I was looking for unique and geeky decorations for my Halloween Party, and I’d already bought a box of Borax to make slime (I’ll also be making ectoplasm, I should note) so I did a quick internet search and discovered that, at least around Christmas, pipe cleaners and dissolved Borax make for some intriguing creations.
But what’s a snowflake got to do with Halloween? Er, nothing. So I did a little thinking and some tinkering with pipe cleaners, then went to work making my Borax crystal spider and Borax crystal ghost Cthuhlu. What? In my opinion, no good Halloween party is worth it without a little Cthuhlu. Plus, we may be cracking open Arkham Horror at some point, and the Tentacled One really needs to represent.
I’m going to be making a few more of these crystalline structures over the week and the plan is to hang them over our bar. I’ll be making mostly bones with white pipe cleaners and plan on experimenting with some other designs, as well. There are lots of versions of this particular craft online, but here’s what I did:
Borax Crystal Halloween Decorations (Spider and Ghosty Cthulhu)
- A large bowl
- A glass or plastic container (wide-mouthed is best)
- Pipe cleaners
First, make your frame. Remember that the crystals will swell the size, so don’t make the circles/angles too tight, or they’ll grow solid. Unless that’s what you’re going for, which might be cool. Either attach a string to the finished frame or a spare pipe cleaner and then tie the end of that around a pencil or chopstick – you’ll use this to suspend the structure in the Borax solution.
Next, prepare the two containers: one for measuring out the quantity of water you’ll use and another for the actual mixing. From what I read the reason for this is to minimize crystals in the actual mixture.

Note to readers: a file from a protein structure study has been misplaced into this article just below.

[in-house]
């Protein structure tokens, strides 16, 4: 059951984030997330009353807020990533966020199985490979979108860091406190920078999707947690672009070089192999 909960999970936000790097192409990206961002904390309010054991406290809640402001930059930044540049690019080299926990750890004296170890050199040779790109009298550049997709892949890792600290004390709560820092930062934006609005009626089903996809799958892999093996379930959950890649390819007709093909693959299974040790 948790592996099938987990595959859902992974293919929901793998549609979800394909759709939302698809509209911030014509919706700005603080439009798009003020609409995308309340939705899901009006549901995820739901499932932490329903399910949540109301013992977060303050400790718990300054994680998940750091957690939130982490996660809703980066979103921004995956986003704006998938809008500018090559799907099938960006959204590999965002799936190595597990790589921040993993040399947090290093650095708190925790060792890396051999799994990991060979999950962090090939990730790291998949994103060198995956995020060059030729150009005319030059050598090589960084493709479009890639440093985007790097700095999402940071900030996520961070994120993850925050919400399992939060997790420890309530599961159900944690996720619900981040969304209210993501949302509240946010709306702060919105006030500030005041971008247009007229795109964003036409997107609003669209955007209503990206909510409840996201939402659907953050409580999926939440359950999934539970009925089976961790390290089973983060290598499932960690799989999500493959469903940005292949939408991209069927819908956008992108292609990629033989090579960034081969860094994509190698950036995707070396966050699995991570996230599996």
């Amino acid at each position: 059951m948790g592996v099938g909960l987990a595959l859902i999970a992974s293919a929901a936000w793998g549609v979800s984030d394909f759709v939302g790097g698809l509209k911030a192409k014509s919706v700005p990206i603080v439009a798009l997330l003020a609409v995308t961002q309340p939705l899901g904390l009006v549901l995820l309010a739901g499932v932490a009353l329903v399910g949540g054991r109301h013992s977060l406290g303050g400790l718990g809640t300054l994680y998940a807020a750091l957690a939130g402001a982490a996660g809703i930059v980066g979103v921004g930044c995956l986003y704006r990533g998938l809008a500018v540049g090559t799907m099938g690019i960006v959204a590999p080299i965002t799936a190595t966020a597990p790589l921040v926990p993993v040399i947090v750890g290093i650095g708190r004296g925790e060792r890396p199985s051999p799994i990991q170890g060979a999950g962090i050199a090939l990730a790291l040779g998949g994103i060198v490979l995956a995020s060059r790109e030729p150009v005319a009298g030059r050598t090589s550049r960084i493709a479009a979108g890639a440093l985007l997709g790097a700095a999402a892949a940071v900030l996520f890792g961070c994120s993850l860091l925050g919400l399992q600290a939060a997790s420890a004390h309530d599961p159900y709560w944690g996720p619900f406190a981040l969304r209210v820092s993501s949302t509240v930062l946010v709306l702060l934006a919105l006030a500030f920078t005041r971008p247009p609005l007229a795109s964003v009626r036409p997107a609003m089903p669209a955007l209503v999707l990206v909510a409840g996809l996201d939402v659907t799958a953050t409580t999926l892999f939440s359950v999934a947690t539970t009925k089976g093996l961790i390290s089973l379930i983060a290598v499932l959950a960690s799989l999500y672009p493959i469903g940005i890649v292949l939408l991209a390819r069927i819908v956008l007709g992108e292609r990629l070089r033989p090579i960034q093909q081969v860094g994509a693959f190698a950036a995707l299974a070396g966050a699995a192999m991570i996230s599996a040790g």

Measure enough water to fill the container you’ll be using for submersion, and boil it. I used my electric kettle and it worked pretty well.
Fill the large bowl (I used a mixing bowl) with the boiling water, and start adding borax. Mix as you do this, and continue to add borax until it’s no longer dissolving. A quart of water and about 2 cups of Borax did the trick.
Slowly pour the mixture into the plastic container and be sure not to pour in any extra crystals that didn’t dissolve. Too many crystals will compete for growth later.
Submerge your frame into the Borax mixture. Try and keep the tentacles/arms from touching the sides. Mine both ended up touching and I had to pull them out, breaking the shape a little. I’ll be more careful next time.
Let the shape sit in the Borax over night, but feel free to check periodically. The crystals grow very fast, which is great for impatient geeks (like me!).
And… voila! The next morning, you’ll see a sparkly, crystal-encrusted version of your design! A very satisfying, geeky, and rather unusual Halloween decoration for your party or your house.
You can also play with food coloring and different color pipe cleaners for a variety of effects, not to mention using glow-in-the-dark paint if you want to up the spooky factor.